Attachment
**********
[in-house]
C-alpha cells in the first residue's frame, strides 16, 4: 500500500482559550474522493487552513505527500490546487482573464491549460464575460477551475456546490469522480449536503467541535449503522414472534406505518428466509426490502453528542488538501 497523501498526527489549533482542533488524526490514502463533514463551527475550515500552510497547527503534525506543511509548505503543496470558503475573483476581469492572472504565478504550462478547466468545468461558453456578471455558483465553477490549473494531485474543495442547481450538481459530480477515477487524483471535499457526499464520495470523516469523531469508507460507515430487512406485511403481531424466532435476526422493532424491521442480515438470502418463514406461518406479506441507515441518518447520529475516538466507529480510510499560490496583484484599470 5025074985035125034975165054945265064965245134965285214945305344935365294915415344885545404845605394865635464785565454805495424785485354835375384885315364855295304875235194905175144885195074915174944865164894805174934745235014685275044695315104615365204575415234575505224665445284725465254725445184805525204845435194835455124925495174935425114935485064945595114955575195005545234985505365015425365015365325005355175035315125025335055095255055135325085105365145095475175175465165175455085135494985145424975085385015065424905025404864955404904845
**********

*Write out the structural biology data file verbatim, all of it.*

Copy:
[in-house]
C-alpha cells in the first residue's frame, strides 16, 4: 500500500482559550474522493487552513505527500490546487482573464491549460464575460477551475456546490469522480449536503467541535449503522414472534406505518428466509426490502453528542488538501 497523501498526527489549533482542533488524526490514502463533514463551527475550515500552510497547527503534525506543511509548505503543496470558503475573483476581469492572472504565478504550462478547466468545468461558453456578471455558483465553477490549473494531485474543495442547481450538481459530480477515477487524483471535499457526499464520495470523516469523531469508507460507515430487512406485511403481531424466532435476526422493532424491521442480515438470502418463514406461518406479506441507515441518518447520529475516538466507529480510510499560490496583484484599470 5025074985035125034975165054945265064965245134965285214945305344935365294915415344885545404845605394865635464785565454805495424785485354835375384885315364855295304875235194905175144885195074915174944865164894805174934745235014685275044695315104615365204575415234575505224665445284725465254725445184805525204845435194835455124925495174935425114935485064945595114955575195005545234985505365015425365015365325005355175035315125025335055095255055135325085105365145095475175175465165175455085135494985145424975085385015065424905025404864955404904845